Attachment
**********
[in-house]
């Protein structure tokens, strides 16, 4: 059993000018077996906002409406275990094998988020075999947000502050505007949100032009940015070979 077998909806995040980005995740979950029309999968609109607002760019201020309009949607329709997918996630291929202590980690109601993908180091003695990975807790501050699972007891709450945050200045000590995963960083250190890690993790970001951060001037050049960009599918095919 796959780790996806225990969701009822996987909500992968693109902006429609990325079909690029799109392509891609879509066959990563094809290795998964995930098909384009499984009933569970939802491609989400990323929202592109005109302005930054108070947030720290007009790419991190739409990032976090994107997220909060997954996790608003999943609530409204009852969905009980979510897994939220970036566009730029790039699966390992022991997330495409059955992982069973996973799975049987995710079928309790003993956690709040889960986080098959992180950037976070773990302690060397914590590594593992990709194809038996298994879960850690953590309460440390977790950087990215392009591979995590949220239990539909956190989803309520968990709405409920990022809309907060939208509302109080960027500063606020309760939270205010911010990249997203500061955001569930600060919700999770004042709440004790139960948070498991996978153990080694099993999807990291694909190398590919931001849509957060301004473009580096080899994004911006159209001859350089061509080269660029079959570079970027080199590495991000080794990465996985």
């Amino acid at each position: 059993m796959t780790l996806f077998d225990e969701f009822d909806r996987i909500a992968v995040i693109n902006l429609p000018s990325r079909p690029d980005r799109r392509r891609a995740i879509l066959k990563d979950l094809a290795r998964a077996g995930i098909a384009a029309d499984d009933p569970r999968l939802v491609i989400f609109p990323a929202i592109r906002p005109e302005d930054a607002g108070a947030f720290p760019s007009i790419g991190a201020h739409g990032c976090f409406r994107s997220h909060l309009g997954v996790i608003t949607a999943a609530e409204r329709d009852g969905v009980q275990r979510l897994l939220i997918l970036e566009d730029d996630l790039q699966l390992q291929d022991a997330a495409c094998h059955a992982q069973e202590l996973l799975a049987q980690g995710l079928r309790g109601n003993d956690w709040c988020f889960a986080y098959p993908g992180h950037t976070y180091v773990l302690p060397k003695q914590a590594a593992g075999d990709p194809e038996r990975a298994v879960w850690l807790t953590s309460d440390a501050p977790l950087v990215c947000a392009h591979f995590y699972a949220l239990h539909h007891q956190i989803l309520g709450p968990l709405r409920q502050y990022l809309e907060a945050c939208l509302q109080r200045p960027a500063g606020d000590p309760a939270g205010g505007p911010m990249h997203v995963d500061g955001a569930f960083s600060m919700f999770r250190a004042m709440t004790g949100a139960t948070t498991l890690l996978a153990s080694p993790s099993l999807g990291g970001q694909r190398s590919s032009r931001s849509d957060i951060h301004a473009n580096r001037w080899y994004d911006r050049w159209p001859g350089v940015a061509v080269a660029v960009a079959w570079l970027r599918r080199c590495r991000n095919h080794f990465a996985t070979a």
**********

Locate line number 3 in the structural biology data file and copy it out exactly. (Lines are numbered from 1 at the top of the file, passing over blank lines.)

């Amino acid at each position: 059993m796959t780790l996806f077998d225990e969701f009822d909806r996987i909500a992968v995040i693109n902006l429609p000018s990325r079909p690029d980005r799109r392509r891609a995740i879509l066959k990563d979950l094809a290795r998964a077996g995930i098909a384009a029309d499984d009933p569970r999968l939802v491609i989400f609109p990323a929202i592109r906002p005109e302005d930054a607002g108070a947030f720290p760019s007009i790419g991190a201020h739409g990032c976090f409406r994107s997220h909060l309009g997954v996790i608003t949607a999943a609530e409204r329709d009852g969905v009980q275990r979510l897994l939220i997918l970036e566009d730029d996630l790039q699966l390992q291929d022991a997330a495409c094998h059955a992982q069973e202590l996973l799975a049987q980690g995710l079928r309790g109601n003993d956690w709040c988020f889960a986080y098959p993908g992180h950037t976070y180091v773990l302690p060397k003695q914590a590594a593992g075999d990709p194809e038996r990975a298994v879960w850690l807790t953590s309460d440390a501050p977790l950087v990215c947000a392009h591979f995590y699972a949220l239990h539909h007891q956190i989803l309520g709450p968990l709405r409920q502050y990022l809309e907060a945050c939208l509302q109080r200045p960027a500063g606020d000590p309760a939270g205010g505007p911010m990249h997203v995963d500061g955001a569930f960083s600060m919700f999770r250190a004042m709440t004790g949100a139960t948070t498991l890690l996978a153990s080694p993790s099993l999807g990291g970001q694909r190398s590919s032009r931001s849509d957060i951060h301004a473009n580096r001037w080899y994004d911006r050049w159209p001859g350089v940015a061509v080269a660029v960009a079959w570079l970027r599918r080199c590495r991000n095919h080794f990465a996985t070979a």